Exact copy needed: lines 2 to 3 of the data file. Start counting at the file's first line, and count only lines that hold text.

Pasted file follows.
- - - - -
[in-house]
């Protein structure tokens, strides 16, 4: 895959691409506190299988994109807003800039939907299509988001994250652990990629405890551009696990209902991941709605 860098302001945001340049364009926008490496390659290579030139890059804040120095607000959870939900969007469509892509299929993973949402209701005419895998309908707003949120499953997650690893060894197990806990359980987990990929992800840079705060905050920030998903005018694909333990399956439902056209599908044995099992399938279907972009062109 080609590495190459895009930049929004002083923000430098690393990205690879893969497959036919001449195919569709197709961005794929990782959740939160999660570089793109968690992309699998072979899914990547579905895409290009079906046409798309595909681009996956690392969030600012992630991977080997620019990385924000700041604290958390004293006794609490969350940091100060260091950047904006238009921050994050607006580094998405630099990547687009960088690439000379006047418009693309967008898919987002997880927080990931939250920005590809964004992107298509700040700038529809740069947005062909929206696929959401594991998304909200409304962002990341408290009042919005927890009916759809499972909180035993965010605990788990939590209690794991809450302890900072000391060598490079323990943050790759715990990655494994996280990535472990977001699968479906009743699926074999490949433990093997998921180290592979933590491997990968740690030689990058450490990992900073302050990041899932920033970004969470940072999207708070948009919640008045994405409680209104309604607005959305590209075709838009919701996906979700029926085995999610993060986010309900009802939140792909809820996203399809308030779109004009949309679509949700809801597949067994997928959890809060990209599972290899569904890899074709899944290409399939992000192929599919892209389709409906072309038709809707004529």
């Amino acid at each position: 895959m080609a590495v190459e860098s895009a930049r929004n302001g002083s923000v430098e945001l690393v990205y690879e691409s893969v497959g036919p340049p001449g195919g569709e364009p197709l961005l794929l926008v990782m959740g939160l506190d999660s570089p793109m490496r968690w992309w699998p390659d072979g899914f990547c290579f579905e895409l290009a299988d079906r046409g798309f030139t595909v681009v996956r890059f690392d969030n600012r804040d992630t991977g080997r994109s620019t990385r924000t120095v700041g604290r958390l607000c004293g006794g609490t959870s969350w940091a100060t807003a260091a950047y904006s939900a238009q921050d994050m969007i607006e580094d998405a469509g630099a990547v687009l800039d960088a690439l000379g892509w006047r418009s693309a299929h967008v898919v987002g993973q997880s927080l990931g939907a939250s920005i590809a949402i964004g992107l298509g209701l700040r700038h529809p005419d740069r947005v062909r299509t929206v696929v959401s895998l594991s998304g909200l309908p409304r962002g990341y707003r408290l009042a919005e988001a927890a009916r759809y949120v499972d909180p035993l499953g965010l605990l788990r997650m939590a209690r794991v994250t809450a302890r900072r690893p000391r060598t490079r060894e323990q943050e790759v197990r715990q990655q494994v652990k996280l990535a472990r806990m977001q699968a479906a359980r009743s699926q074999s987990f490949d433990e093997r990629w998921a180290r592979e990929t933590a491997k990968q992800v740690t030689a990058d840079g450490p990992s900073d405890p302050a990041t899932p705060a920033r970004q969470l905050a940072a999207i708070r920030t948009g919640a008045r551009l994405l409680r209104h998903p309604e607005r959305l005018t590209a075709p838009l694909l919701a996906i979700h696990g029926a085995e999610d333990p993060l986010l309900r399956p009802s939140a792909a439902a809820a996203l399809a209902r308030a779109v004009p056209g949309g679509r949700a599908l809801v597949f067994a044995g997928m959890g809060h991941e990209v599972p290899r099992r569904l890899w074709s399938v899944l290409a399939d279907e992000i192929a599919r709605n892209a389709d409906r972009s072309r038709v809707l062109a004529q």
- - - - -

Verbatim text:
């Protein structure tokens, strides 16, 4: 895959691409506190299988994109807003800039939907299509988001994250652990990629405890551009696990209902991941709605 860098302001945001340049364009926008490496390659290579030139890059804040120095607000959870939900969007469509892509299929993973949402209701005419895998309908707003949120499953997650690893060894197990806990359980987990990929992800840079705060905050920030998903005018694909333990399956439902056209599908044995099992399938279907972009062109 080609590495190459895009930049929004002083923000430098690393990205690879893969497959036919001449195919569709197709961005794929990782959740939160999660570089793109968690992309699998072979899914990547579905895409290009079906046409798309595909681009996956690392969030600012992630991977080997620019990385924000700041604290958390004293006794609490969350940091100060260091950047904006238009921050994050607006580094998405630099990547687009960088690439000379006047418009693309967008898919987002997880927080990931939250920005590809964004992107298509700040700038529809740069947005062909929206696929959401594991998304909200409304962002990341408290009042919005927890009916759809499972909180035993965010605990788990939590209690794991809450302890900072000391060598490079323990943050790759715990990655494994996280990535472990977001699968479906009743699926074999490949433990093997998921180290592979933590491997990968740690030689990058450490990992900073302050990041899932920033970004969470940072999207708070948009919640008045994405409680209104309604607005959305590209075709838009919701996906979700029926085995999610993060986010309900009802939140792909809820996203399809308030779109004009949309679509949700809801597949067994997928959890809060990209599972290899569904890899074709899944290409399939992000192929599919892209389709409906072309038709809707004529």
């Amino acid at each position: 895959m080609a590495v190459e860098s895009a930049r929004n302001g002083s923000v430098e945001l690393v990205y690879e691409s893969v497959g036919p340049p001449g195919g569709e364009p197709l961005l794929l926008v990782m959740g939160l506190d999660s570089p793109m490496r968690w992309w699998p390659d072979g899914f990547c290579f579905e895409l290009a299988d079906r046409g798309f030139t595909v681009v996956r890059f690392d969030n600012r804040d992630t991977g080997r994109s620019t990385r924000t120095v700041g604290r958390l607000c004293g006794g609490t959870s969350w940091a100060t807003a260091a950047y904006s939900a238009q921050d994050m969007i607006e580094d998405a469509g630099a990547v687009l800039d960088a690439l000379g892509w006047r418009s693309a299929h967008v898919v987002g993973q997880s927080l990931g939907a939250s920005i590809a949402i964004g992107l298509g209701l700040r700038h529809p005419d740069r947005v062909r299509t929206v696929v959401s895998l594991s998304g909200l309908p409304r962002g990341y707003r408290l009042a919005e988001a927890a009916r759809y949120v499972d909180p035993l499953g965010l605990l788990r997650m939590a209690r794991v994250t809450a302890r900072r690893p000391r060598t490079r060894e323990q943050e790759v197990r715990q990655q494994v652990k996280l990535a472990r806990m977001q699968a479906a359980r009743s699926q074999s987990f490949d433990e093997r990629w998921a180290r592979e990929t933590a491997k990968q992800v740690t030689a990058d840079g450490p990992s900073d405890p302050a990041t899932p705060a920033r970004q969470l905050a940072a999207i708070r920030t948009g919640a008045r551009l994405l409680r209104h998903p309604e607005r959305l005018t590209a075709p838009l694909l919701a996906i979700h696990g029926a085995e999610d333990p993060l986010l309900r399956p009802s939140a792909a439902a809820a996203l399809a209902r308030a779109v004009p056209g949309g679509r949700a599908l809801v597949f067994a044995g997928m959890g809060h991941e990209v599972p290899r099992r569904l890899w074709s399938v899944l290409a399939d279907e992000i192929a599919r709605n892209a389709d409906r972009s072309r038709v809707l062109a004529q």